Smaller than a playing card, a ChipSat is a tiny new type of satellite, equipped to sense its environment, compute, and communicate. A 1.5x1.5x0.4 centimeter ChipSat costs about $50 to make—compared to thousands for an already small, but more widespread 10x10x10 cm CubeSat. Their small size and low cost make it possible to fly swarms of hundreds or thousands of ChipSats in Earth’s orbit to sense signals and report them back to Earth to support important missions like climate science, space weather, national security, and disaster response.

With his graduate students at Carnegie Mellon University, Brandon Lucia, assistant professor of electrical and computer engineering, has developed new hardware and software that enables reliable sensing and processing onboard these necessarily simple, tiny satellites. Working together with ChipSat creator and mission lead Zac Manchester at Stanford University, Lucia’s lab launched several ChipSats on March 18 of this year as part of NASA’s KickSat-2 mission. Those ChipSats were part of a swarm of 100 that deployed to low Earth orbit, representing the first-ever successful mass deployment of ChipSats.

In addition to the innovation of their tiny size, low cost, and novel deployment mechanism, ChipSats are an instance of a new area of systems computing research Lucia terms “orbital edge computing.” Edge computing is a technique that allows sensor data to be processed by computers in the same place where it was collected. Edge computing avoids sending data to the cloud, saving time and energy. Orbital edge computing is the concept of edge computing applied to space-based systems. Sensor-equipped nanosatellites—including ChipSats, CubeSats, or both—are outfitted with computing hardware to process the sensor data they collect.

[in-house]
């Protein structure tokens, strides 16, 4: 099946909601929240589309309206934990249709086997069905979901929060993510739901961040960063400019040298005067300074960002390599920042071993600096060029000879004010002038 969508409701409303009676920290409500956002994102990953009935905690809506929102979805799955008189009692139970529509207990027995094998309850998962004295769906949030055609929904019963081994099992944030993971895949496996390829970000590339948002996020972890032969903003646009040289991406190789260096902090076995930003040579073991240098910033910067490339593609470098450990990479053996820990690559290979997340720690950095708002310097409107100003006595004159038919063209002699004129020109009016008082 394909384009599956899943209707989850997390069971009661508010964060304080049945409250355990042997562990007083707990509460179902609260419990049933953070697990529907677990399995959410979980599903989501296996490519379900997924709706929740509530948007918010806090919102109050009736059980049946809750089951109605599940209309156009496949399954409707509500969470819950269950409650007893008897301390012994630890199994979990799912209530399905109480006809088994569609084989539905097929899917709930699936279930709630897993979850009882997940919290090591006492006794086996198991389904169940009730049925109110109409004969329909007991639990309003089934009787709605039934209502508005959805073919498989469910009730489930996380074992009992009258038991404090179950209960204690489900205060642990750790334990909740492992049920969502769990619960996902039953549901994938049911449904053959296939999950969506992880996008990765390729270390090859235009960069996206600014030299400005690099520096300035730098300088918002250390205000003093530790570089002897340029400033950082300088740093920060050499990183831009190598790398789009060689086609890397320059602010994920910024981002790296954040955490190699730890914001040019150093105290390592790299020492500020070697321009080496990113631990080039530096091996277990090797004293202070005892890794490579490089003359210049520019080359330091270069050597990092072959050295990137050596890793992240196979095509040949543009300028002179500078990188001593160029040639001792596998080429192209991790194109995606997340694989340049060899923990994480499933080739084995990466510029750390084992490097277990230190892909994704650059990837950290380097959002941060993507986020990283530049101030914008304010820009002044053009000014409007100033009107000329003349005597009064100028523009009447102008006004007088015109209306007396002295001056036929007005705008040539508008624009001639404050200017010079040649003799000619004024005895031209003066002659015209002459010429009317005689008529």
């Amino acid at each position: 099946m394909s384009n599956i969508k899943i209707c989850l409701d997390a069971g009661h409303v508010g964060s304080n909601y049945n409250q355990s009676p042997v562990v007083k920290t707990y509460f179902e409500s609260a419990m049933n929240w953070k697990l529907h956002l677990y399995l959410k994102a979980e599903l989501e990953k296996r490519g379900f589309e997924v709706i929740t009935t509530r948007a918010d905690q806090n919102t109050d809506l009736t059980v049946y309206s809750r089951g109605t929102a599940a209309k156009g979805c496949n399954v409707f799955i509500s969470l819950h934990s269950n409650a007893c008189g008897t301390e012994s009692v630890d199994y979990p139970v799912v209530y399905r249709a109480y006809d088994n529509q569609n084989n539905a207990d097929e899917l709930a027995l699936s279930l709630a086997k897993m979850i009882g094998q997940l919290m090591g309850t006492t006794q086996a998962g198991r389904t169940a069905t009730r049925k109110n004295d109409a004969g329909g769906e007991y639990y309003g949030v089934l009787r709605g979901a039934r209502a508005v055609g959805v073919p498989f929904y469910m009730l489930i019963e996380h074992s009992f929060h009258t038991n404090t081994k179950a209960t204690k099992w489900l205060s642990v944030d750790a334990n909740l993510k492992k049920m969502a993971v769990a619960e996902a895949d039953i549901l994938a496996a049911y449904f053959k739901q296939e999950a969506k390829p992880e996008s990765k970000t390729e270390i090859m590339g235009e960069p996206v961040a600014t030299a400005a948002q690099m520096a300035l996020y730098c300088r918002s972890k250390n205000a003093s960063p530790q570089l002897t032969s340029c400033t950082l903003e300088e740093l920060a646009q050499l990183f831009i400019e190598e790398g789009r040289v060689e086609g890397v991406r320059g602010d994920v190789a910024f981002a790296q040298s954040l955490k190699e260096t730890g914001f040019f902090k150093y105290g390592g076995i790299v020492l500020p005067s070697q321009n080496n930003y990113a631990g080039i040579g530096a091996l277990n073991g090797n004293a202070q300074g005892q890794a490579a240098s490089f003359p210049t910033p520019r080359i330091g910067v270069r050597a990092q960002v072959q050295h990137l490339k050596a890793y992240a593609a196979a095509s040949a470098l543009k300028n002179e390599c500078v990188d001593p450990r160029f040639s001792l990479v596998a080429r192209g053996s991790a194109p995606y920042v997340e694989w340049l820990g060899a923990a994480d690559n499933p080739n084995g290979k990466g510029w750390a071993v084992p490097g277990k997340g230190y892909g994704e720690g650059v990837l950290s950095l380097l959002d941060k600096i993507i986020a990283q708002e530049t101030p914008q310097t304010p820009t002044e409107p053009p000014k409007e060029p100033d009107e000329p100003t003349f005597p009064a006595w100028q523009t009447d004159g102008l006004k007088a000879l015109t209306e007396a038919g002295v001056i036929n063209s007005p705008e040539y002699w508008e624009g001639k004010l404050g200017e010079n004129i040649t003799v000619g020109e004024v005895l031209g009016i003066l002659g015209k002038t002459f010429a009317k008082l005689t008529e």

Lucia’s lab is developing hardware and software computer systems to add to ChipSats and CubeSats that will enable orbital edge computing. These new systems apply sophisticated machine inference to the sensor data that they collect and can identify sensed signals of interest without the need to activate the satellite’s power-hungry radio. Orbital edge computing satellites collect the energy that they use from their environment and only operate after collecting enough energy, requiring specialized software and hardware that react to energy availability. Flying in formations distributed around Earth’s orbit, ChipSats and CubeSats can share the work of collecting and processing sensor signals, allowing a constellation of orbital edge computing nanosatellites to support missions that are impossible with today’s satellites.

The future for ChipSats and CubeSats is bright, with plans for more launch missions and increasingly capable sensing and computing hardware. Using the support for orbital edge computing developed in Lucia’s lab, constellations of nanosatellites will one day be able to sense their environment from above and use sophisticated machine learning to answer key questions about our world.